19. 19.
    Wu J, Peachey NS, Marmorstein AD (2004) Light-evoked responses of the mouse retinal pigment epithelium. J Neurophysiol 91:1134–1142PubMedCrossRefGoogle Scholar
  20. 20.
    Wade CM et al (2002) The mosaic structure of variation in the laboratory mouse genome. Nature 420:574–578PubMedCrossRefGoogle Scholar
  21. 21.
    Wiltshire T et al (2003) Genome-wide single-nucleotide polymorphism analysis defines haplotype patterns in mouse. Proc Natl Acad Sci USA 100:3380–3385PubMedCrossRefGoogle Scholar
  22. 22.
    Pletcher MT et al (2004) Use of a dense single nucleotide polymorphism map for in silico mapping in the mouse. PLoS Biol 2:e393PubMedCrossRefGoogle Scholar
  23. 23.
    Zeng Y et al (2004) RS-1 gene delivery to an adult Rs1 h knockout mouse model restores ERG b-wave with reversal of the electronegative waveform of X-linked Retinoschisis. Invest Ophthalmol Vis Sci 45:3279–3285PubMedCrossRefGoogle Scholar
  24. 24.
    Masu M et al (1995) Specific deficit of the ON response in visual transmission by targeted disruption of the mGluR6 gene. Cell 80:757–765PubMedCrossRefGoogle Scholar
  25. 25.
    Pardue MT, McCall MA, LaVail MM, Gregg RG, Peachey NS (1998) A naturally occurring mouse model of X-linked congenital stationary night blindness. Invest Ophthalmol Vis Sci 39:2443–2449PubMedGoogle Scholar
  26. 26.
    Chang B et al (2006) The nob2 mouse, a null mutation in Cacna1f: anatomical and functional abnormalities in the outer retina and their consequences on ganglion cell visual responses. Vis Neurosci 23:11–24PubMedGoogle Scholar
  27. 27.
    Pinto LH et al (2007) Generation, identification and functional characterization of the nob4 Mutation of Grm6 in the mouse. Vis Neurosci 24:111–123PubMedCrossRefGoogle Scholar
  28. 28.
    Pacione LR, Szego MJ, Ikeda S, Nishina PM, McInnes RR (2003) Progress toward understanding the genetic and biochemical mechanisms of inherited photoreceptor degenerations. Annu Rev Neurosci 26:657–700PubMedCrossRefGoogle Scholar
  29. 29.
    Bowes C et al (1993) Localization of a retroviral element within the rd gene coding for the beta subunit of cGMP phosphodiesterase. Proc Natl Acad Sci USA 90:2955–2959PubMedCrossRefGoogle Scholar
  30. 30.
    D’Cruz PM et al (2000) Mutation of the receptor tyrosine kinase gene Mertk in the retinal dystrophic RCS rat. Hum Mol Genet 9:645–651PubMedCrossRefGoogle Scholar
  31. 31.
    Gregg RG et al (2003) Identification of the gene and the mutation responsible for the mouse nob phenotype. Invest Ophthalmol Vis Sci 44:378–384PubMedCrossRefGoogle Scholar
  32. 32.
    Bech-Hansen NT et al (2000) Mutations in NYX, encoding the leucine-rich proteoglycan nyctalopin, cause X-linked complete congenital stationary night blindness. Nat Genet 26:319–323PubMedCrossRefGoogle Scholar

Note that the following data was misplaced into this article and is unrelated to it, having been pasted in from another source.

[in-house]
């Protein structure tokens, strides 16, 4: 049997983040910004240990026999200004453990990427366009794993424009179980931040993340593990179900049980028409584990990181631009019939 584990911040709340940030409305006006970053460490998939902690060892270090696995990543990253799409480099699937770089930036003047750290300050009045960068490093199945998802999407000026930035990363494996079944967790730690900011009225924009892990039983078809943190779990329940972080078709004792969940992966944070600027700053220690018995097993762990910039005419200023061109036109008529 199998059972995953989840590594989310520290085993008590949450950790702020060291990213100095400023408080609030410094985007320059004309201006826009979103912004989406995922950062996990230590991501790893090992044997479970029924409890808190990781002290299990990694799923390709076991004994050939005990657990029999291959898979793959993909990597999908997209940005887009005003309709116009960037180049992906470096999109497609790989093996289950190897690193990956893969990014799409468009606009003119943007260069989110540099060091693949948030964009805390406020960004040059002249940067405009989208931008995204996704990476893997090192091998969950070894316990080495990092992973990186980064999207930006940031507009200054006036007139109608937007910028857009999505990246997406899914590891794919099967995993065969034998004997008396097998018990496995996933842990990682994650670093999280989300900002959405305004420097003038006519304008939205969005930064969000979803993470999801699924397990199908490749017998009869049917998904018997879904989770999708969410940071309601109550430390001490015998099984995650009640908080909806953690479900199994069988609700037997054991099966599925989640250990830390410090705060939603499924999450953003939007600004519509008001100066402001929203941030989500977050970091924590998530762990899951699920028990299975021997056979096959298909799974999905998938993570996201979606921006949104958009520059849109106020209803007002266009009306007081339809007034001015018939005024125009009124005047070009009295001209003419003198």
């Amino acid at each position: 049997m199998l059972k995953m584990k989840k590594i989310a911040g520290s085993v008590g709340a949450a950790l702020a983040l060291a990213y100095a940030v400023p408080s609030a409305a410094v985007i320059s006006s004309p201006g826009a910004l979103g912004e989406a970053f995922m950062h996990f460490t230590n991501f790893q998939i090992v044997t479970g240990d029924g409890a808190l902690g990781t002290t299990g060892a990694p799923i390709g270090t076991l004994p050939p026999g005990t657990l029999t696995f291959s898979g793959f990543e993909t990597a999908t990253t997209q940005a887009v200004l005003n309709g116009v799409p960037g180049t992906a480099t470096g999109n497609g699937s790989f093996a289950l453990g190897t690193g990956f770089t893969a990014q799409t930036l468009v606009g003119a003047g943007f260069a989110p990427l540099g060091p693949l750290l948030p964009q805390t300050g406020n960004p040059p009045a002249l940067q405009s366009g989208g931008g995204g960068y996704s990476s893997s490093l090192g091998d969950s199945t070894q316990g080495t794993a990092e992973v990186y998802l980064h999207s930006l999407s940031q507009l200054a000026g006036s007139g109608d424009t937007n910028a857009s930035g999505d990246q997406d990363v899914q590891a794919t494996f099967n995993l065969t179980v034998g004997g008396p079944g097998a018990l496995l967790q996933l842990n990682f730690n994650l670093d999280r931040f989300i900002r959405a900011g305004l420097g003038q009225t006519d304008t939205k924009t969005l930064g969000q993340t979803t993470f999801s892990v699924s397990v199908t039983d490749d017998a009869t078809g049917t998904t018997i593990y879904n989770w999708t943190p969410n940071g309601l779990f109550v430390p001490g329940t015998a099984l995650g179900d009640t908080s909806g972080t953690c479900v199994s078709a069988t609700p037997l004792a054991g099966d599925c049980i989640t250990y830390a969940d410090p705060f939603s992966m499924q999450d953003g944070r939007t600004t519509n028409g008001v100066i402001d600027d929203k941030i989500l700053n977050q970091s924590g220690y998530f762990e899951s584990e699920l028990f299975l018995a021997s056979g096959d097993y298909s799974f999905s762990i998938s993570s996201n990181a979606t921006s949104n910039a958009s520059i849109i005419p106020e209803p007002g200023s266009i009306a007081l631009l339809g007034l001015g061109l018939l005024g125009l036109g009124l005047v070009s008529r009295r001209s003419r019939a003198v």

33. 33.
    Ikeda A, Naggert JK, Nishina PM (2002) Genetic modification of retinal degeneration in tubby mice. Exp Eye Res 74:455–461PubMedCrossRefGoogle Scholar
  34. 34.
    Shedlovsky A, McDonald JD, Symula D, Dove WF (1993) Mouse models of human phenylketonuria. Genetics 134:1205–1210PubMedGoogle Scholar
  35. 35.
    Chang B, Hawes NL, Hurd RE, Davisson MT, Nusinowitz S, Heckenlively JR (2002) Retinal degeneration mutants in the mouse. Vision Res 42:517–525PubMedCrossRefGoogle Scholar
  36. 36.
    Keeler CE (1924) The inheritance of a retinal abnormality in white mice. Proc Natl Acad Sci USA 10:329–333PubMedCrossRefGoogle Scholar
  37. 37.
    Bruckner R (1951) Slit-lamp microscopy and ophthalmoscopy in rat and mouse. Doc Ophthalmol 5–6:452–554PubMedCrossRefGoogle Scholar
  38. 38.
    Pittler SJ, Keeler CE, Sidman RL, Baehr W (1993) PCR analysis of DNA from 70-year-old sections of rodless retina demonstrates identity with the mouse rd defect. Proc Natl Acad Sci USA 90:9616–9619PubMedCrossRefGoogle Scholar
  39. 39.
    Prusky GT, West PW, Douglas RM (2000) Behavioral assessment of visual acuity in mice and rats. Vision Res 40:2201–2209PubMedCrossRefGoogle Scholar
  40. 40.
    Prusky GT, Alam NM, Beekman S, Douglas RM (2004) Rapid quantification of adult and developing mouse spatial vision using a virtual optomotor system. Invest Ophthalmol Vis Sci 45:4611–4616PubMedCrossRefGoogle Scholar

Copyright information

© Springer-Verlag 2007

Authors and Affiliations

  • Lawrence H. Pinto
    • 1
    Email author
  • Brandon Invergo
    • 1
  • Kazuhiro Shimomura
    • 1
  • Joseph S. Takahashi
    • 1
    • 2
  • John B. Troy
    • 3
  1. 1.Department of Neurobiology and Physiology and Center for Functional GenomicsNorthwestern UniversityEvanstonUSA
  2. 2.Howard Hughes Medical InstituteNorthwestern UniversityEvanstonUSA
  3. 3.Department of Biomedical Engineering, Technological InstituteNorthwestern UniversityEvanstonUSA

Personalised recommendations